Coming soon: my book Dancing in the Fountain: How to Enjoy Living Abroad. The title comes from the story about a blazing hot night when my husband and I were sitting on the edge of a big stone fountain. We began dabbling our feet in the cool water, and the next thing I knew, we were wading then dancing in the fountain. An old man passing by growled, “Hey you two, is that any way to behave? You wouldn’t do that back where you come from.” And that’s my whole point. Living overseas, I feel free to try things I’d never do back home.
Naturally, my first thought was to shoot the cover photo at the actual fountain. But here's how it looks, with the addition of shoes (chosen by my Facebook and blog friends) to suggest the dancing part:
Not very colorful or romantic, even if we use PhotoShop to get rid of the cars. (It was much prettier in the moonlight on the night in question.) And it could be anywhere: Seville, Rome, Cleveland.
Then I found this gorgeous tile fountain, put colorful shoes on it, and took dozens of pix like this:
Love all the color, and it really says Spain, but it also sort of suggests a shoe ad. I keep expecting to see $89.95 printed above the sandals. Then Rich casually grabs the camera, steps up on a chair, and tries one shot.
And that was by far the best photo of the entire day. It almost gives the sensation you could step into the fountain and start dancing right now.
So here are four cover options we're considering, with cropped versions of Rich's photo.
1: White lettering
2. Black lettering
3. Yellow box
4. Red bar
SO THERE YOU HAVE IT!
Which of these covers do YOU think we should go with? Send me your comments!
A late entry! Looking for something else on the Internet, I stumbled across a picture of this fountain at a nearby Seville hotel. I ran down to take a look and this photo. I love the tile work, which is SO Spanish and would add a lot of color to the cover of my book.
This is the Plaza de Pato (Duck Plaza) where I went dancing in the fountain one hot summer night. It would be the logical choice for the cover photo if only I could get the city to tow all the cars out of the way for an hour or so. Maybe we'll use it and get rid of the cars in PhotoShop. But then again, maybe another fountain would be better.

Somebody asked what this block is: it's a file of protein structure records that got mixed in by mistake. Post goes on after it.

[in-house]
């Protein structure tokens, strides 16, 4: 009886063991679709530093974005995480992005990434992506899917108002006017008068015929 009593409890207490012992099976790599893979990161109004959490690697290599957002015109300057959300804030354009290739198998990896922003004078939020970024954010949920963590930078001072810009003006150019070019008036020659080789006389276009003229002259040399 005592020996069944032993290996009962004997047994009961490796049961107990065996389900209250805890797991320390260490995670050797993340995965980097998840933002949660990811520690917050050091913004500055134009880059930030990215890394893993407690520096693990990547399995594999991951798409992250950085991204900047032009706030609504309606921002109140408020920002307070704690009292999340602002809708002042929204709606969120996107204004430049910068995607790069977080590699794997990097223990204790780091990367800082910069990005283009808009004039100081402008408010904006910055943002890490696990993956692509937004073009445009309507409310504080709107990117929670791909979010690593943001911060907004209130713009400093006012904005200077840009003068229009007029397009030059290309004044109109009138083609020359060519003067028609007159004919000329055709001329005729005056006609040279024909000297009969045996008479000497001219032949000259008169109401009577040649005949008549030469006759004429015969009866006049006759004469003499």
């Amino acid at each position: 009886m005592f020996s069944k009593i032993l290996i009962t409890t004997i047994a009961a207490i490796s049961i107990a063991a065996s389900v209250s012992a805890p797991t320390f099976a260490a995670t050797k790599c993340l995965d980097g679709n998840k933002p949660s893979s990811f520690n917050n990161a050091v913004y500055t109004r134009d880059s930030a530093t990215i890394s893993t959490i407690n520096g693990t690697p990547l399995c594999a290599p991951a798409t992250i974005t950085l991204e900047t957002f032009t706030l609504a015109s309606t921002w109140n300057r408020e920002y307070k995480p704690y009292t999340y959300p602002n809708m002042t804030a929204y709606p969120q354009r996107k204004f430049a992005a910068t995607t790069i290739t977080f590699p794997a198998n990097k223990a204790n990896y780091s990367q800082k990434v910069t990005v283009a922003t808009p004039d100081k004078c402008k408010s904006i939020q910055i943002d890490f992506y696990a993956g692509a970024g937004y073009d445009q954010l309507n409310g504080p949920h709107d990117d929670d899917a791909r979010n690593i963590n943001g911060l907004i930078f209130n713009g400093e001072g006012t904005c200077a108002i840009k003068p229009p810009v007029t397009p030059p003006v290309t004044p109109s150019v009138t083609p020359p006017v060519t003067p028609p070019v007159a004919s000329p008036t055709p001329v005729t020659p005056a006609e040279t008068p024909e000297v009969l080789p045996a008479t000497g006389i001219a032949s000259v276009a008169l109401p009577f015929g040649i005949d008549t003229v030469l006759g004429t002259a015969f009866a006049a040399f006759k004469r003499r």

The Plaza de España fountain is dramatic, but I'm not sure I want quite that much water shooting up in the scene. Will people wonder how I managed to dance in such a massive, fire hose-strength geyser? Would they keep picturing me being thrown in the air like something out of a Roadrunner cartoon?
The duck fountain in Maria Louisa park is certainly colorful enough – too colorful and crazy? Does it say Spain to you?
Then there's the zig-zag fountain, which is also very dramatic, but perhaps a bit too geometric? Does the pattern seem too much like 60s op art?
Do you have a photo of a Seville fountain I should consider? If so, post it on my Facebook page or send it to me via email. If you had to pick a fountain to dance in, what would it be?
So I’m in this temple in Nepal, walking through a maze of crumbing shrines, throngs of worshippers, monkeys underfoot like kids at a church picnic and clusters of holy men. Many are ascetics who have renounced society to seek enlightenment through self-deprivation, such as wandering the world nearly naked, smeared with ashes and refraining from cutting their hair and/or fingernails for years at a time. (As a spiritual lightweight, I have already determined this is not my path.)
Just when I’m thinking this place can’t get any nuttier, a guy dressed in nothing but a loincloth comes up to me and says, “I can lift an 80-kilo stone with my penis.”
It is definitely one of the more original pick-up lines I’ve ever heard.
“If you pay me ten dollars,” he adds, “I’ll show you.”
Now, I have a firm policy against paying to see penises under any circumstances, so I just keep on walking. But my new friend sticks to my side, repeating his offer over and over.
“Ten dollars. I can lift an 80-kilo stone with my–”
Finally I turn to him and say, “That’s nothing. My husband can do the same thing. And I don’t have to pay him for it.”
My new friend gives up and walks away. I feel kind of bad for lying to him so early in our acquaintance, but I really don’t think our relationship is going anywhere. Best to end it now.
A year later, at a cocktail party at a swanky spiritual retreat center, a group of us are swapping travel stories, and it turns out one of my companions had encountered the same spiritual weightlifter – and not only forked over the ten dollars but had captured the moment in a photo.
I am naturally agog to know the details, but my cocktail companion is strangely reluctant to give a full demonstration in a room full of people neither of us knows well. But I did manage to get a copy of the photo, and you can see for yourself how it was managed. I’ve since read that it’s an advanced form of self-punishment.
I’ve also read that this particular religious practice hasn’t caught on in a big way. I can’t imagine why.
I'm an American writer living in Seville, Spain and traveling the world with my husband, Rich. I make frequent trips to the USA, especially my native California, because America is something you have to stay in practice for, and I don't want to lose my touch.
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